The Geopolitics of Immigrant Labour: A Climate of Fear

The Geopolitics of Immigrant Labour: A Climate of Fear

Elizabeth Mary Christopher (Macquarie University, Australia)
DOI: 10.4018/978-1-5225-6918-3.ch023
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In general, the concept of workforce diversity has gained enormous support over the past decade, due to international politics of economic competition, technological progress, increasing emphasis on the importance of human rights, and immigration. The chapter discusses answers to the question: in the face of this consensus, why are xenophobic arguments (communicated worldwide through mass media) increasingly allowed to foster global climates of fear of, and resistance to, immigrant labour? Answers seem to lie in geopolitics and social pressures on governments that constrain them to discriminate against migrants and refugees seeking immigration. Reasons for this are discussed and possible remedies suggested.
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Introduction: Human Rights, Workforce Diversity, And Discrimination

Human Rights

No two human beings are alike; people are different not only in gender, culture, race, social and psychological characteristics but also in their perspectives and prejudices. All societies have always discriminated on these bases (Kruglanski, Arie, & Stroebe, 2012), but The Universal Declaration of Human Rights (United Nations, 1948) was proclaimed in Paris on December 10, 1948 as a common standard for all peoples and all nations.

For the first time it established fundamental human rights that must be universally protected with non-discrimination as an overriding principle. This principle is present in all the major human rights treaties that followed and provides the central theme of some international human rights conventions such as the International convention on the elimination of all forms of racial discrimination (United Nations Human Rights Office of the High Commissioner, 1969).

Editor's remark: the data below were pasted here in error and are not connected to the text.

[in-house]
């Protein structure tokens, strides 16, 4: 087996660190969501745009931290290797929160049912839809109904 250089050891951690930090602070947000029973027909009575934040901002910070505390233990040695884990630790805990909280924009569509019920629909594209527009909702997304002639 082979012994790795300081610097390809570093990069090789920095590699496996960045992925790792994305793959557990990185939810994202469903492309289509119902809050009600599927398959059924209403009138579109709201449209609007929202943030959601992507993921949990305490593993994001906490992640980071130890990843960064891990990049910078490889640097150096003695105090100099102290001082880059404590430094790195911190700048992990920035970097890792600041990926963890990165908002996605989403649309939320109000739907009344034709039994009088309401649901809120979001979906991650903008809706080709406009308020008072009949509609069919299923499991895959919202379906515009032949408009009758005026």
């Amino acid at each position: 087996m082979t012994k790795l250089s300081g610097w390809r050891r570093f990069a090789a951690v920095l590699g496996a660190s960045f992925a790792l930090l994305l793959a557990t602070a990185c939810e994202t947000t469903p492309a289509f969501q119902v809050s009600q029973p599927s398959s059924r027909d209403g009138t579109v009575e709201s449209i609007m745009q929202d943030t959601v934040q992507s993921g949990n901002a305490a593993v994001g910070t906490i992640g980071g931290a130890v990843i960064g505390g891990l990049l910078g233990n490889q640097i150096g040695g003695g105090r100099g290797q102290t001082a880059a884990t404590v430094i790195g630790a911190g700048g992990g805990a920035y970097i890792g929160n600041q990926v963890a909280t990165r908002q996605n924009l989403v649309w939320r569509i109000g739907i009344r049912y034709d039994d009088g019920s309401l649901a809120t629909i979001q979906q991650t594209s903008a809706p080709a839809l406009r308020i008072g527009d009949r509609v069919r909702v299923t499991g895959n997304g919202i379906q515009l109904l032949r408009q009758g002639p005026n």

Workforce Diversity and Discrimination

Diversity in employment practices not only respects and protects human rights but has been shown to benefit organizational and national economies (Dustmann, Casanova, Preston, Fertig, & Schmidt, 2003; Saxena, 2014). Given the weight of opinion on the humanitarian and practical, local and national benefits of a diverse population from which to recruit workers, why the present climate of prejudice against immigrants?

The chapter discusses two aspects of the management of diversity. The first is recognition of its importance not only for human rights but also for organizational and national prosperity. The second is the growing social and political prejudice against immigrant labour - resulting partly from recent massive increases worldwide of refugee immigrants (Triandafyllidou, 2015). This is now one of the most contested items on the political agendas of liberal states across Europe and North America.

The objectives of the chapter are to identify reasons for this conflict of interests and to seek practical ways to resolve or at least reduce it. Conflict arises because there is, on one hand, recognition of the practical and humanitarian importance of workforce diversity; and on the other hand, global discrimination against employment of immigrants.




The research basis was a literature review covering books, journal and newspaper articles, social media, and related websites. Thus, the methodology was qualitative, a form of exploratory research – in this case to gain understanding of the underlying reasons, opinions, and motivations behind the geopolitics of immigrant labour; and to seek support for the thesis of the chapter: that geopolitics, social and media pressures on governments and organizations constrain them to discriminate against migrants and refugees seeking immigration. For the purposes of the research, the following definitions were made based on the literature review.

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